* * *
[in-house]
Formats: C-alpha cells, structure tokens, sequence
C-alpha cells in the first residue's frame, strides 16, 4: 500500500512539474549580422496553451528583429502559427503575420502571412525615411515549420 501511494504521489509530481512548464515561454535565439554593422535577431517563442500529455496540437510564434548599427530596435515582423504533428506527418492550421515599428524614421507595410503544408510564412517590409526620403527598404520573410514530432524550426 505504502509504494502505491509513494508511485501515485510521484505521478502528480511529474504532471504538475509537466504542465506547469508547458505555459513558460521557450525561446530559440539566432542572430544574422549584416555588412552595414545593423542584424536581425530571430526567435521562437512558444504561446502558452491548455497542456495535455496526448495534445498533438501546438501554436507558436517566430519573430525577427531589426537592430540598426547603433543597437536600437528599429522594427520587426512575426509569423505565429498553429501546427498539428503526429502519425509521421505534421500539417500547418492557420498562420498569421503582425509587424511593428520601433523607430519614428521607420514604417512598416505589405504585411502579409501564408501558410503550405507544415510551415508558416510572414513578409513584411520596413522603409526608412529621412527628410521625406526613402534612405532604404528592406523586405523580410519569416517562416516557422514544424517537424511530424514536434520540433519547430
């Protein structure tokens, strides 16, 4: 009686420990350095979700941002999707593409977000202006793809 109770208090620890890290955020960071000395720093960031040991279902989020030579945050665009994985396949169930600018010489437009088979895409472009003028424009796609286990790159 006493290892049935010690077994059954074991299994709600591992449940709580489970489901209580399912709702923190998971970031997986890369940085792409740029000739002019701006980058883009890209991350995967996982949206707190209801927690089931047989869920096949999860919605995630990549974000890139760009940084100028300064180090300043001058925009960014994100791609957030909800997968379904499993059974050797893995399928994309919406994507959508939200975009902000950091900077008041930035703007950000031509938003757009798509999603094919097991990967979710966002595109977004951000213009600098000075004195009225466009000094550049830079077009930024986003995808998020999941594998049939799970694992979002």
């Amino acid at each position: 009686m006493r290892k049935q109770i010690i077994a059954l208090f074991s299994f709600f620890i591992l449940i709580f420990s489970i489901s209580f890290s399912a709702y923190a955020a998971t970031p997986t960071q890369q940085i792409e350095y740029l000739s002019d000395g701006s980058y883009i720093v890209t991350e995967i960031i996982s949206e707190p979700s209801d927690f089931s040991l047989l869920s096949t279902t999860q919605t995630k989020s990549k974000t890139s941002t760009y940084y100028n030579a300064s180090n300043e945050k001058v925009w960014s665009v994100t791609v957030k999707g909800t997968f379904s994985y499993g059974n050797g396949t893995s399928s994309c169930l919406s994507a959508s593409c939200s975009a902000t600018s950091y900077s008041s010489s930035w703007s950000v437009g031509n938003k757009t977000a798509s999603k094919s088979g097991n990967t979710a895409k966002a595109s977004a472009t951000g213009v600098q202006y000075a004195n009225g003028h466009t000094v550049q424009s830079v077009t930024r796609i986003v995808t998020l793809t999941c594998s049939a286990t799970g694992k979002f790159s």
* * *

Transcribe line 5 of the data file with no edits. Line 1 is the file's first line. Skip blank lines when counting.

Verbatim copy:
């Amino acid at each position: 009686m006493r290892k049935q109770i010690i077994a059954l208090f074991s299994f709600f620890i591992l449940i709580f420990s489970i489901s209580f890290s399912a709702y923190a955020a998971t970031p997986t960071q890369q940085i792409e350095y740029l000739s002019d000395g701006s980058y883009i720093v890209t991350e995967i960031i996982s949206e707190p979700s209801d927690f089931s040991l047989l869920s096949t279902t999860q919605t995630k989020s990549k974000t890139s941002t760009y940084y100028n030579a300064s180090n300043e945050k001058v925009w960014s665009v994100t791609v957030k999707g909800t997968f379904s994985y499993g059974n050797g396949t893995s399928s994309c169930l919406s994507a959508s593409c939200s975009a902000t600018s950091y900077s008041s010489s930035w703007s950000v437009g031509n938003k757009t977000a798509s999603k094919s088979g097991n990967t979710a895409k966002a595109s977004a472009t951000g213009v600098q202006y000075a004195n009225g003028h466009t000094v550049q424009s830079v077009t930024r796609i986003v995808t998020l793809t999941c594998s049939a286990t799970g694992k979002f790159s």